I wanted to address the next reason why most churches fail to plant new churches:
Failure to understand and connect with their community
This happens to most organizations who have been around for a while. They’ve become “successful” to a certain degree. Their bills are being paid, and their customers/constituents/members are relatively happy with the way things are. Changes are made occasionally – a fresh coat of paint here and there, a new program or two – but the “innards” and ethos of the church remain the same.
What organizations and churches fail to realize is that once they reach critical mass, they spend much more time taking care of who’s there than they do in strategically organizing themselves to reach who’s not. Literally, every spare moment becomes wrapped up in keeping things running and in tending the existing membership. No one can step outside long enough to get perspective and realize that… the community is changing, hurting, and needful of your church’s desperate attention.
Churches fail to understand their community. The plethora of church activities into which church members dive with both feet totally consume their schedule. They don’t have time for community volunteerism or involvement because their Daytimers are waterlogged with church service and involvement. Churches have essentially, in many places, created Christian subcommunities in which their members can be born, live, and die without ever coming into meaningful contact with the broader community at large.
Churches have Family Life Centers with gyms, work-out rooms, craft rooms, daycares, etc. Why go anywhere else? The philosophy for such facilities is for the church members to bring their lost friends, co-workers and family members to this great place, with such great people, and their lives will be changed by it all. However, what happens too often is an initial excitement and magnetism that perhaps reaches a few, but eventually the facilities become “church buildings,” and most folks in town have never stepped inside them, nor would they dream of doing so. It’s not part of their routine.
So, rather than the church being out there – involved with the community in what the community is doing – we’re too often inside our own walls or homes, our lives too busy with church activity to rationally think about anything other than “getting by.” We must connect with our community.
A church doesn’t connect with its community by holding special events, whether evangelistic or otherwise and inviting everyone in the community to come to them. A church can only truly connect with its community when it is serving it. Jesus said that even He did not come “to be served, but to serve and to give His life as a ransom for many.” (Mark 10.45)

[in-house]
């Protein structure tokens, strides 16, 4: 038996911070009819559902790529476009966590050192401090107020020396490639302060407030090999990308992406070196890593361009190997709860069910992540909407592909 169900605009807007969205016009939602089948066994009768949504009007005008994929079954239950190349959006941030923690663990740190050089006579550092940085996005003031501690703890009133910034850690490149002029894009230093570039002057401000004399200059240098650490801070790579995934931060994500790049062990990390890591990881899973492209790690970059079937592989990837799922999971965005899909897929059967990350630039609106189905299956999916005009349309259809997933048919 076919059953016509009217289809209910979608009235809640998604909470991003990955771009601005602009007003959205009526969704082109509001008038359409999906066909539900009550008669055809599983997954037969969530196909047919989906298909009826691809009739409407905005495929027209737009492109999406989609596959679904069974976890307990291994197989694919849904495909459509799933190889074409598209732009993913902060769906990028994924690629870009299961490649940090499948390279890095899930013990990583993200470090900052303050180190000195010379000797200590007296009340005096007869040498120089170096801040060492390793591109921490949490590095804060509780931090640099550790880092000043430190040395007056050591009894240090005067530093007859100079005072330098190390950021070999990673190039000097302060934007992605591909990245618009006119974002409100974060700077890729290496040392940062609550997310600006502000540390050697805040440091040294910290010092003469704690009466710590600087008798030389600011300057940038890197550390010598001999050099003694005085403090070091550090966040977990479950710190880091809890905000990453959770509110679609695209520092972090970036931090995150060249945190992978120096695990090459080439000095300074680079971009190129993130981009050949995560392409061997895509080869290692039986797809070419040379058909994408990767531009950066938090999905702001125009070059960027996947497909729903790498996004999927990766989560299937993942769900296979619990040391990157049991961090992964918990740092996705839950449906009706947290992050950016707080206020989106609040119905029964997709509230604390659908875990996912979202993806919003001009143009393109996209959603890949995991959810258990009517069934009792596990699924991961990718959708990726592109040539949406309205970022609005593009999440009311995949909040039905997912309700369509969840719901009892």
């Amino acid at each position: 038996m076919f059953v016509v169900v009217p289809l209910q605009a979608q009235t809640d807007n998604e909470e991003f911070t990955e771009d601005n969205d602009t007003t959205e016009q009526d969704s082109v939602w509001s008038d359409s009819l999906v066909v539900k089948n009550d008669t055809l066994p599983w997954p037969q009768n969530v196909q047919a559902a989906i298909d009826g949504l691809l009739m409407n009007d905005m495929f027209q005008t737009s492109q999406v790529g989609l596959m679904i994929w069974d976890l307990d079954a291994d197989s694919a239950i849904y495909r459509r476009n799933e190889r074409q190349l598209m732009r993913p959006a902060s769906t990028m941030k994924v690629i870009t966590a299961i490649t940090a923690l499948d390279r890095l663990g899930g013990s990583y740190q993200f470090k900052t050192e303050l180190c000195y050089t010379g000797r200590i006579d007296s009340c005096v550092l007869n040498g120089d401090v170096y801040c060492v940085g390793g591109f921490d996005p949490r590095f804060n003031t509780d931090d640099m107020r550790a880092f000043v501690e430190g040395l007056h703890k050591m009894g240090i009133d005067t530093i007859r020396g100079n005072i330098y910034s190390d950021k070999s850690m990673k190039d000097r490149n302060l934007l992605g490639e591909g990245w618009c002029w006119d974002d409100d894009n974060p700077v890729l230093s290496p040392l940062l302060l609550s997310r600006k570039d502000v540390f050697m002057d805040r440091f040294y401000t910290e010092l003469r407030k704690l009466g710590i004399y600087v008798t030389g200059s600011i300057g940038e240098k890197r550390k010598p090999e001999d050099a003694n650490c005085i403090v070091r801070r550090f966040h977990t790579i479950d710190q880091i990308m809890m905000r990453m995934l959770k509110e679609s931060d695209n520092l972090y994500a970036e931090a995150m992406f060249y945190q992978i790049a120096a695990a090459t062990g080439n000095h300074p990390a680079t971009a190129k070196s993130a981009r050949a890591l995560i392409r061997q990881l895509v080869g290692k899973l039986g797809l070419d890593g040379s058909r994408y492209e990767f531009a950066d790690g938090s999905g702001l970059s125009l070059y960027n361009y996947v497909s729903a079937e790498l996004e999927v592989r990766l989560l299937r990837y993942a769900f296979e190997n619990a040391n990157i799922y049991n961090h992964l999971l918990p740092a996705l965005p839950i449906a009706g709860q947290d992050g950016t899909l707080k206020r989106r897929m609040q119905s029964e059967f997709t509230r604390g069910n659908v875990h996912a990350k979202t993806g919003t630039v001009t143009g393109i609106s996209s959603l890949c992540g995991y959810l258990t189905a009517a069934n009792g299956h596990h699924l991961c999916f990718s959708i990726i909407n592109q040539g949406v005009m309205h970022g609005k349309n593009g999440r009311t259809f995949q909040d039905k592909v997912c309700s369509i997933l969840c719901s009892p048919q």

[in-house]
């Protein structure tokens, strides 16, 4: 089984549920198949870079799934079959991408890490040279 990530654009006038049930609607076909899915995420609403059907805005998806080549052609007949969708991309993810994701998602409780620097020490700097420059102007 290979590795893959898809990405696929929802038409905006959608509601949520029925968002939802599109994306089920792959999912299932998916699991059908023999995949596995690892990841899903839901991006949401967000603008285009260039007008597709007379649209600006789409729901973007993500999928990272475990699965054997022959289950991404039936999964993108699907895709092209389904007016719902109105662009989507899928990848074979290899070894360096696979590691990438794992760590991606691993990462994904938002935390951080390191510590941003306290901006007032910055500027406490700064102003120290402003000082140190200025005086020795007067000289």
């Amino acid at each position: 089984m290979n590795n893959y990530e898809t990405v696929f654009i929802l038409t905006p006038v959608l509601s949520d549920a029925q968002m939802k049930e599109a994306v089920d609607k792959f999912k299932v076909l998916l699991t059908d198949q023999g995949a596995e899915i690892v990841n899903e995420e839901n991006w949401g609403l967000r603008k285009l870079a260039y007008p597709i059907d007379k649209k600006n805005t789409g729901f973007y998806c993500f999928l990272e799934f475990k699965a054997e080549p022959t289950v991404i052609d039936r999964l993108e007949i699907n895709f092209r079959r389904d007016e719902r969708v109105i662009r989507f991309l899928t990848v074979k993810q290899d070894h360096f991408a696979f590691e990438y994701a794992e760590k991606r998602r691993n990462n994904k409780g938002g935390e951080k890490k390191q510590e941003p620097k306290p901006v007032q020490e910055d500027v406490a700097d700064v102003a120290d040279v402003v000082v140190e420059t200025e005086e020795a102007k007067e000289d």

He also told His disciples, “You are the light of the world. A city on a hill cannot be hidden. Neither do people light a lamp and put it under a bowl. Instead they put it on its stand, and it gives light to everyone in the house. In the same way, let your light shine before men, that they may see your good deeds and praise your Father in heaven.” (Matthew 5.14-16)
So many others have commented about how these two verses can help us connect with our communities that I will try not to do so at length. Yet, it’s vitally important for us to see the nature of our connection: loving service; the nearness of our connection: “before men;” and the necessity of our connection: “a city on a hill cannot be hidden.”
A primary way that existing churches can experience renewal of their own mission and identity is by planting new churches or groups. As we’ve seen in the previous entries to this article, new churches and groups typically reach new people faster than existing ones. Not all the time, but most of the time.
I would heartily encourage any church to prayerfully and strategically consider planting a new church if they have not done so in the last 10 years. It would be an interesting model to consider planting one new church outside your existing community every 10 years and one new church inside your own community every 15 years. (I actually think this is too long, but it’s a good start.) If your church is more than 50 years old, then you might try making up for lost time. 😉
Only when we truly seek to understand and connect with our communities can we claim to be following in the footsteps of Christ. For He did not consider equality with God something to be grasped, but made Himself nothing. He took on earthly flesh and became obedient – even to the extent of dying, so that we might enjoy the life we were meant to have in Him. (See Philippians 2.5-11) Let us follow in His footsteps, adopting the same ministry pattern and humility that He did in order for our communities to discover the life He freely offers.